Video Preview: Inversion

Posted on February 06, 2011

VIDEO: We talk with one of the producers on Inversion about fighting in zero gravity, grappling enemies and cars, and massive destructible environments.


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Looking At The World From A Different Angle

Posted on November 10, 2010

Gravity is considered one of the weaker forces in the universe. We counteract it every day when we get out of bed or pick a controller up off the couch. The new sci-fi shooter from Saber Interactive, on the other hand, bends the rules of gravity so much that they are about to snap in half. When an army of human-looking aliens invades the planet, they start screwing with the natural order of physics, literally turning the world on its side. Fortunately players can fight back with some gravity-altering abilities of their own. Let’s take a look at some of the ways Inversion lets you abuse Isaac Newton’s universal law of gravitation.

Gravitational Control
Inversion’s main weapon is a device that allows players to manipulate gravity. It lets players pick up objects within the environment and either use them as a shield or throw them at enemies. We’ve seen this mechanic before, but Inversion puts a twist on the technique by allowing players to pick up liquids as well as solid objects. This means players can pick up globules of a flammable liquid, douse their enemies, and then set them on fire. Players aren’t limited to manipulating objects directly in front of them, either. Inversion allows you to fire an antigravity pulse that nullifies the gravitational effects of certain objects. For example, if a few enemies are holed up behind cover, you can turn off the gravity on those objects and watch your enemies’ faces turn red as their protection floats skyward. Enemies are susceptible to this energy pulse as well, and watching them float through the air should provide some entertaining shooting gallery moments.

Bringing Down The House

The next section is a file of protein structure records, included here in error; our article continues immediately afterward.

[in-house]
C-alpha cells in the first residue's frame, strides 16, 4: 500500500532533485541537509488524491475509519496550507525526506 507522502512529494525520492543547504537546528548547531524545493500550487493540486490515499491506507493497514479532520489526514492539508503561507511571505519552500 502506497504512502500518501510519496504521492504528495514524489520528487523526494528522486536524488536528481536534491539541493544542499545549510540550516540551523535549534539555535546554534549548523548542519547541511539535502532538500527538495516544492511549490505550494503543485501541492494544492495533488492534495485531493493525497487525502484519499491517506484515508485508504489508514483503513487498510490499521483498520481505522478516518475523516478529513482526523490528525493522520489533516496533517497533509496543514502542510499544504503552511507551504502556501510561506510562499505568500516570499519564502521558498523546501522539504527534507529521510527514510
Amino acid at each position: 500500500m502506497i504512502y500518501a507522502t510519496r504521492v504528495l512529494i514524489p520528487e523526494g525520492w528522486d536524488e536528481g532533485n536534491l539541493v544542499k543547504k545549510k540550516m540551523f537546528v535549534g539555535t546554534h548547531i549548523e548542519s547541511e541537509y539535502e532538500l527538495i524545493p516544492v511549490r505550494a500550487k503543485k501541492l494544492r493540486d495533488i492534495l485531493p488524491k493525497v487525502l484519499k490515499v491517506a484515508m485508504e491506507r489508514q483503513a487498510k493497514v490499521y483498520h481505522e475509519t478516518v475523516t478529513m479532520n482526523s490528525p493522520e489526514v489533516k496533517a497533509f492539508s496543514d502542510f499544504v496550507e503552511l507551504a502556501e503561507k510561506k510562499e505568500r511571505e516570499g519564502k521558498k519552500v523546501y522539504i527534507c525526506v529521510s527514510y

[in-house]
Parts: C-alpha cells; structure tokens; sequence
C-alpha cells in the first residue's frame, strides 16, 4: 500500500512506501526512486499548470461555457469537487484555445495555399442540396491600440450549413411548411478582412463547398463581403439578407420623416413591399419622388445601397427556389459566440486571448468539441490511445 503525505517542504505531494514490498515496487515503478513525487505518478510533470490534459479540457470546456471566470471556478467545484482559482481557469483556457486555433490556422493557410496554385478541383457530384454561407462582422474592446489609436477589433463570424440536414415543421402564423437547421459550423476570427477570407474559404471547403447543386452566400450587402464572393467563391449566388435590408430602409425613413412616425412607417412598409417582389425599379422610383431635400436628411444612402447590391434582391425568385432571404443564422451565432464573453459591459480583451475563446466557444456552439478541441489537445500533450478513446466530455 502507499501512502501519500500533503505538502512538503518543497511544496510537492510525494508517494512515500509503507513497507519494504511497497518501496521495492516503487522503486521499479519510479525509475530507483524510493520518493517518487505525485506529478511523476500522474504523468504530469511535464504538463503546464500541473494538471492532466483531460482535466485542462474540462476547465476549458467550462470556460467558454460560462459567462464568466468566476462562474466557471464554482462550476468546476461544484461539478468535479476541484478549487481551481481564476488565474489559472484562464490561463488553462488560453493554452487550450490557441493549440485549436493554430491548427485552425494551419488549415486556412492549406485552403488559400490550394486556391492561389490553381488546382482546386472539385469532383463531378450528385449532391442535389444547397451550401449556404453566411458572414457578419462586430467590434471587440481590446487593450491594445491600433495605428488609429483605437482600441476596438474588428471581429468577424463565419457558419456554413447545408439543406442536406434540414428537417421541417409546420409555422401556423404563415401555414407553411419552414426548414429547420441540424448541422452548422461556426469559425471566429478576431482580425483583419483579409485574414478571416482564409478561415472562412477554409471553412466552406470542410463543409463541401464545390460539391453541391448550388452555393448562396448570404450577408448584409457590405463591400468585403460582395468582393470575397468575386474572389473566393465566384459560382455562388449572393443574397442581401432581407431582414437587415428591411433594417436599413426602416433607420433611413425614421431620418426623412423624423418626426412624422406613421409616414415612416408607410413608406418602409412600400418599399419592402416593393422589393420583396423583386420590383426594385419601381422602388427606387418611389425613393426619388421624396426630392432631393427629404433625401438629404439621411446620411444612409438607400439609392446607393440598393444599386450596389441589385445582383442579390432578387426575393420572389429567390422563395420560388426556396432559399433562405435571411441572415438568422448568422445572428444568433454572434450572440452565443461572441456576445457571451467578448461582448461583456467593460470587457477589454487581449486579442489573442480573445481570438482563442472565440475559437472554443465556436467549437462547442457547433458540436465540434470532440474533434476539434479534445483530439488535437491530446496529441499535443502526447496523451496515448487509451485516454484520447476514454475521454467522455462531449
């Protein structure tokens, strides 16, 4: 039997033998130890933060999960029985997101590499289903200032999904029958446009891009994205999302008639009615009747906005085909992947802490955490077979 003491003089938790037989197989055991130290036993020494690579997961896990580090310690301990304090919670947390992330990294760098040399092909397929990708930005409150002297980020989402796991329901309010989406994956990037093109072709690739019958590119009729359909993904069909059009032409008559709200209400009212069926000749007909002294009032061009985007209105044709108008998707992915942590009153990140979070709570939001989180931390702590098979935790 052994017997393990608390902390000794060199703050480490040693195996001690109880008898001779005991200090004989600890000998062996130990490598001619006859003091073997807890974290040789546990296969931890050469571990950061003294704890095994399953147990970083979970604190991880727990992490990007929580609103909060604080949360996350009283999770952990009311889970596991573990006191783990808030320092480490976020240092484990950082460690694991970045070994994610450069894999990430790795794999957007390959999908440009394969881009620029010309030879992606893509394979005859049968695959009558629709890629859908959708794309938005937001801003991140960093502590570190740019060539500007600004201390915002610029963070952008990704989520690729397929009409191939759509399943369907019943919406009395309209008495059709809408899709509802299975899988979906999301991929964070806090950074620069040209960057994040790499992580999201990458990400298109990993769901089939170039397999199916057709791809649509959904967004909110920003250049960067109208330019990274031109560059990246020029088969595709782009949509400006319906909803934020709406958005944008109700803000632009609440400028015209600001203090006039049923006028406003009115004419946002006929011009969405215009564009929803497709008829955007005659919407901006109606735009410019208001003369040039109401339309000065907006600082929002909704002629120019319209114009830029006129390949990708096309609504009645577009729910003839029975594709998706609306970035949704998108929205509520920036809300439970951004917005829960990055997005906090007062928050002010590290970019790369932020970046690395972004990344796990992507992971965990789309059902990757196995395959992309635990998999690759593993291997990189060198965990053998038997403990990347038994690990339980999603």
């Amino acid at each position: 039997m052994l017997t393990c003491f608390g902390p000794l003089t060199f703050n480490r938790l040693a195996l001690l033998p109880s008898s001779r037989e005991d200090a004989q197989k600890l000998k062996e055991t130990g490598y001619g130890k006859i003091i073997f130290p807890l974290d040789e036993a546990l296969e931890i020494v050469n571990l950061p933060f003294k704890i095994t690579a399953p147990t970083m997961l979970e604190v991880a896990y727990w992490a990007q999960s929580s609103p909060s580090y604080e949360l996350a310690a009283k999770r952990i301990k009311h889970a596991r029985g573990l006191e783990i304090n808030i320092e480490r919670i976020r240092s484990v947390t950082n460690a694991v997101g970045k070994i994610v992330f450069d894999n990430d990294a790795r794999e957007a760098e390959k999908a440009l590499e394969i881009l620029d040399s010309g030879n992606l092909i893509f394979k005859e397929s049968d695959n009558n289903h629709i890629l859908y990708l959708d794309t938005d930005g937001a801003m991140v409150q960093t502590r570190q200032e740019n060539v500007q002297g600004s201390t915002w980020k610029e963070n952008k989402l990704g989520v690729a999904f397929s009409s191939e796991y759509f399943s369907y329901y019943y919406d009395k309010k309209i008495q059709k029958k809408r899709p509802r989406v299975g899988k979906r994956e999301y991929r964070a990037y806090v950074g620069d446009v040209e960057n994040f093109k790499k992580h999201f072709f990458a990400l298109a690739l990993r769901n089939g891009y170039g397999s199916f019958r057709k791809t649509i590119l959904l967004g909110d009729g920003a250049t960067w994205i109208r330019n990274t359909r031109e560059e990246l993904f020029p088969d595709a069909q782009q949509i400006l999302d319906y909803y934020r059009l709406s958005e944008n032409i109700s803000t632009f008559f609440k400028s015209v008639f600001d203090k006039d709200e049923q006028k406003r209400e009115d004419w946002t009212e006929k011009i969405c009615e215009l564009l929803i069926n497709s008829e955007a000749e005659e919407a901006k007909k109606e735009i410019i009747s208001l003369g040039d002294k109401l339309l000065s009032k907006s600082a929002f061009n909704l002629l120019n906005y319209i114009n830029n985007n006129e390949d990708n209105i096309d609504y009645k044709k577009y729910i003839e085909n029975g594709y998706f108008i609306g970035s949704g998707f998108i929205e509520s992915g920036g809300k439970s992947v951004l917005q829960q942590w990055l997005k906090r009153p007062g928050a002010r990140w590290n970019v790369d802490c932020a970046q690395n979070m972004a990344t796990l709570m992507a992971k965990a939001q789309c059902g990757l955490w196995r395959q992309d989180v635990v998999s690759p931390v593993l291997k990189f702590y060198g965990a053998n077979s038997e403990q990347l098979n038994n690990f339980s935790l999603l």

Saber Interactive knew it would need an impressive physics system to deliver the kind of experience for which the team was aiming. To that end, the developer partnered with middleware developer Havok to create a new physics system called Havok Destruction. Thanks to this system, little pieces of debris start to rise off the ground whenever a player sends out an antigravity blast. Little ambient touches like this are nice, but Havok Destruction really shows off its merits when players start using the environment as a weapon. We witnessed one sequence where Inversion’s main character manned a heavy turret and started blasting away at the first floor of a nearby building. After decimating the building’s main support pillars, the structure collapsed, taking out a troop of enemies stationed inside along with it. Inversion’s new physics system is sturdy enough that buildings will collapse differently every time depending on how the player attacks the structure and how gravity pulls on the weight of the building.

Navigating Fields Of Altered Gravity
In the world of Inversion, gravity is malfunctioning. Sometimes this means players must navigate fields of zero G, and other times this means gravity pulls objects in unusual directions. The invading alien force is manipulating the environments, setting off antigravity charges that could literally shift the area on its side at any moment. You might start a level on the city street, but after a gravity event sweeps across the district you could find yourself standing on the side of a building. Alleyways along ordinary city streets become endless chasms that players must traverse as they fight along the sides of skyscrapers.

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